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“Engineer Up”

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It was hot, 130 degrees hot, and it was the day 3/25 Lima Company launched our kinetic battle in al Anbar, Iraq. My squad had been staged on sun bleached sand dunes for hours feeling the shock wave of bombs dropping on the nearby city of insurgents. The only thing more powerful than the bombs was the searing sun that baked through bulletproof vests and dirty camouflaged uniforms. Desert wind is like a blow dryer, it pulled sweat from our faces leaving thick layers of dust.

The only thing clean was our weapons. Mine was a glistening black 24 year old 249SAW machine gun affectionately called Daisy. She was a burdensome best friend. Everyone was cleaning dust from their rifles and you could hear the mechanical clanking of bolts sporadically racking a bullet into a worn but clean chamber. And the copper coated lead zipping towards us through the baking air made a whizzing laser sound in our ears. We were impatient… and hot.

The assault began with a 500 yard sprint over scorched and blindingly bright desert. A couple Iraqi Special Forces soldiers and I carried a car frame into the road to block car bombs from reaching our position. The metal from the frame was so hot it blistered our hands. The first building we came to was a small house made of mud coated stone, and the doors were all locked. Getting in was my responsibility and I had a key that would open any lock. Each Marine Engineer carries 20 pounds of plastic explosives and ten igniters that look like green tubes; mine were in the top left pouch of my vest. You pull a ring at the top of the tube that sets off a fuse and in four seconds a sharp cracking explosion opens the door. Our guns were up as we went in.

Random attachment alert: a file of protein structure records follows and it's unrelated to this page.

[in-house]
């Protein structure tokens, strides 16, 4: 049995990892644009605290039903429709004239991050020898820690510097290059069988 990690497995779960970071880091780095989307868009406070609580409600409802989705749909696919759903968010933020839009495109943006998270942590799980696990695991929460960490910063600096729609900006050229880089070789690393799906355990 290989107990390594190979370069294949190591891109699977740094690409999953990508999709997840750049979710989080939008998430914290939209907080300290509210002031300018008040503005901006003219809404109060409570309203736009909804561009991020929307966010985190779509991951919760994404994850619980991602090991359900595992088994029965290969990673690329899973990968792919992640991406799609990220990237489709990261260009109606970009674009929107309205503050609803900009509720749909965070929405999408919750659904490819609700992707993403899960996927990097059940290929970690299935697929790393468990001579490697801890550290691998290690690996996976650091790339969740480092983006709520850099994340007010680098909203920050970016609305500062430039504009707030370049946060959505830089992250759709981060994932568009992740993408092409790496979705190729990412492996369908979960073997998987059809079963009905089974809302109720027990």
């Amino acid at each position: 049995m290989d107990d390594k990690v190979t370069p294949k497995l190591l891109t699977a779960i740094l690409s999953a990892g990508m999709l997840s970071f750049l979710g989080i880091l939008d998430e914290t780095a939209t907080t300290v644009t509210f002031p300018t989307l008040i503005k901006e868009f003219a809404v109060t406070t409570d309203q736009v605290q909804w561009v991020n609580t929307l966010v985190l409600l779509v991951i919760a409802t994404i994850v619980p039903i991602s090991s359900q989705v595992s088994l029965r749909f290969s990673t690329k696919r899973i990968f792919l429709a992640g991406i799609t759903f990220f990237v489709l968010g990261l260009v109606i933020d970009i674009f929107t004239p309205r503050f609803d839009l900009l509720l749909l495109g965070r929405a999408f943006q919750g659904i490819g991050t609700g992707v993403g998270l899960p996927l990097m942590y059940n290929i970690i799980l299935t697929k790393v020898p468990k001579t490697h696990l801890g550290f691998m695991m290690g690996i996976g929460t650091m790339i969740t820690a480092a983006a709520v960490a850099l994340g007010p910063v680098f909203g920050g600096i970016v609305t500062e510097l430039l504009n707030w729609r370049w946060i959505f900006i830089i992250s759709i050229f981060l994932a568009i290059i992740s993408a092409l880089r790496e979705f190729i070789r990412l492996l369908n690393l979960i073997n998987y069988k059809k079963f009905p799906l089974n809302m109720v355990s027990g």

We had a foothold in the city and it was time to let the other Marines catch up with us. They had been slowed by a small focused group of Syrian fighters and their conversation was crackling and deafening. Iraqi houses are like brick ovens, soaking up the sun’s heat in the walls, cooking everything inside, at least I could take off my heavy helmet. I wore a sweat soaked bandana with Psalm 91 printed on it. That do-rag protected me more than layers of Kevlar and 15 pound plates of bulletproof ceramic. I kept it on.

Every Marine wishes they could have their battles recorded. Why I don’t know, we would never need a .mpeg file to remember those times. Maybe it’s for the sons we’ll have after we leave this scorched evil part of earth. Maybe it would provide an unneeded proof that we were at war after the years pass and make it seem like a dream. Regardless I snap a picture, put on my gear, and look at the next building… I wonder if the door is locked.

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